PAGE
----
Cooperative Institute for Research in Environmental Sciences at the University of Colorado Boulder

Atmospheric Chemistry Program Seminar

Dr. Urs Baltensperger,
Laboratory of Atmospheric Chemistry, Paul Scherrer Institute, Villigen, Switzerland

Physics and chemistry of new particle formation in the atmosphere

"Globally, a significant source of cloud condensation nuclei for cloud formation is thought to originate from new particle formation (aerosol nucleation). Despite extensive research, many questions remain about the dominant nucleation mechanisms. Specifically, a quantitative understanding of the dependence of the nucleation rate on the concentration of the nucleating substances such as gaseous sulfuric acid, ammonia, water vapor and others has not been reached. This is of relevance for climate as the atmospheric concentrations of sulfuric acid, ammonia and other nucleating agents are strongly influenced by anthropogenic emissions. Ions, produced e.g. by galactic cosmic rays, are also known to influence nucleation rates, however their importance is still debated. By providing extremely well controlled and essentially contaminant free conditions in the CLOUD chamber, we were able to show that indeed sulfuric acid is often an important component for such new particle formation, however, for the typical temperatures encountered in the planetary boundary layer the concentrations of sulfuric acid are not high enough to explain the atmospheric observations [1]. Under these conditions, ammonia [1], amines [2] or oxidized organic molecules [3] are needed for nucleation with sulfuric acid to occur. The relevant organic molecules are highly oxygenated molecules (HOMs). HOMs produced by the oxidation of biogenic precursors are able to trigger new particle formation on their own, even in the absence of sulfuric acid [4,5]. We confirmed that this mechanism does occur in today’s lower free troposphere [6]. Moreover, the latest CLOUD results from new particle formation in urban environments, a topic of extensive current research, will be presented."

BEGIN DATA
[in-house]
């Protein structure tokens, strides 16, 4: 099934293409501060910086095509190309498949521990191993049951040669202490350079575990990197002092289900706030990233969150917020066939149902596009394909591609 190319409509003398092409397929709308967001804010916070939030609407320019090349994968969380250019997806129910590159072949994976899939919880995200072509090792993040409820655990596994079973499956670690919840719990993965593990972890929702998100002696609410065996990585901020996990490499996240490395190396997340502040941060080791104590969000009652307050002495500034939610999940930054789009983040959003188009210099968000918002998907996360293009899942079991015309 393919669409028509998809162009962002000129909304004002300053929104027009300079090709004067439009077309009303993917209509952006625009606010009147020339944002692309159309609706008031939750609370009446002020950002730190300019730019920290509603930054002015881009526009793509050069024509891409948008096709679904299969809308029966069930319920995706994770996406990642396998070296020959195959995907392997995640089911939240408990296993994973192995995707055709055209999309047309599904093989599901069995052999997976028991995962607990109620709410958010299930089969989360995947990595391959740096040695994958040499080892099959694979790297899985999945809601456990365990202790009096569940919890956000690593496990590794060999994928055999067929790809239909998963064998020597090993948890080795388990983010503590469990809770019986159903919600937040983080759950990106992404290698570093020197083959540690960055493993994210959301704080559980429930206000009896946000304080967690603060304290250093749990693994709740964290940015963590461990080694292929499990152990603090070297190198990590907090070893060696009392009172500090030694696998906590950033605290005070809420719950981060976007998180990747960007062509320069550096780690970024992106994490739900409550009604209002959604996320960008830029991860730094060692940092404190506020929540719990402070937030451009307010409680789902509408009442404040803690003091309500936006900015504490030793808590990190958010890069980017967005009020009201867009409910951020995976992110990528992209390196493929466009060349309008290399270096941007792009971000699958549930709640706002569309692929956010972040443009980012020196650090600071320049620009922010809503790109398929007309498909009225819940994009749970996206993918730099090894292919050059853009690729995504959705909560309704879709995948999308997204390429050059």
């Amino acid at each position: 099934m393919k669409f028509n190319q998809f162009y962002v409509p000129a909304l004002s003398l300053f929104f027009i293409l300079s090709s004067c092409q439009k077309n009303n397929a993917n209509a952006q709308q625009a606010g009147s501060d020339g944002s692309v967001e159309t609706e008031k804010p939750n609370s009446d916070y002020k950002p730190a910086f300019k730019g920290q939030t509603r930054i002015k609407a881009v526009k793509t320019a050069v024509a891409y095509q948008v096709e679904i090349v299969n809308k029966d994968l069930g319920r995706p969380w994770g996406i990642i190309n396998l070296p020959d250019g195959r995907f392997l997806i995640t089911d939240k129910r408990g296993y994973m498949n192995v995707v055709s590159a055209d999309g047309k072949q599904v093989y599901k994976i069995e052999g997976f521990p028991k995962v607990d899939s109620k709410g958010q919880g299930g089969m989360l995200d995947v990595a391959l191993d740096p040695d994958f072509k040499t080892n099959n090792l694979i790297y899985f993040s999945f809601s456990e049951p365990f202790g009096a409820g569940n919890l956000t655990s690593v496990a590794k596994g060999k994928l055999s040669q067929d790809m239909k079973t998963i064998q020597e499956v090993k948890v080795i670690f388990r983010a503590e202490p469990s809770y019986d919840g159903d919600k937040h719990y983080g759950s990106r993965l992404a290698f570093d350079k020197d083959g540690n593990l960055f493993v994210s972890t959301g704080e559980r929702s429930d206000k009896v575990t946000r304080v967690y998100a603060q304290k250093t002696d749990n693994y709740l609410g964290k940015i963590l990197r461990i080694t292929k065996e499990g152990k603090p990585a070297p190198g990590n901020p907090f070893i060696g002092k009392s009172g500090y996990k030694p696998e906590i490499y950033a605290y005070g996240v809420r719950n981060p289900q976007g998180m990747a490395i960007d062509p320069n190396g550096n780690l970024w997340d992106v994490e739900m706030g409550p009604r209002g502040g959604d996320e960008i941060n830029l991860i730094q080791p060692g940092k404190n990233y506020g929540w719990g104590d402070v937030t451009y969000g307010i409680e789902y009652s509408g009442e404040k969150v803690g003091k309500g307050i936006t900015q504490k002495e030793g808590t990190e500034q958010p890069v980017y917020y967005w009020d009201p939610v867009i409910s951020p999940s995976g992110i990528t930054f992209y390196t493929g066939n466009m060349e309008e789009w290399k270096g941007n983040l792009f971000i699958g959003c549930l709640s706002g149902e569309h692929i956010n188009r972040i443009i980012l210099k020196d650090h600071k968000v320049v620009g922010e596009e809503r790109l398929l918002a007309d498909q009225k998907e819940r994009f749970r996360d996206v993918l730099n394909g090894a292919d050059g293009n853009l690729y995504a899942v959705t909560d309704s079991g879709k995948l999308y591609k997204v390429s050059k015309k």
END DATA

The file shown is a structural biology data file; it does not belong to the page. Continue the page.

References: [1] Kirkby, J. et al., Nature, 476, 42-433, 2011 [2] Almeida, J. et al., Nature, 502, 359-363, 2013. [3] Riccobono F. et al., Science, 344, 717-721, 2014. [4] Kirkby, J. et al., Nature, 533, 521-526, 2016. [5] Tröstl, J. et al., Nature, 533, 527-531, 2016. [6] Bianchi, F. et al., Science, 352, 1109-1112, 2016.



Monday, February 24, 2020
12:00 pm



  • CU Boulder


  • CIRES employees
  • CU Boulder employees
  • General Public
  • NOAA employees
  • Science collaborators


  • Seminar
  • Open to Public




Ekeley S274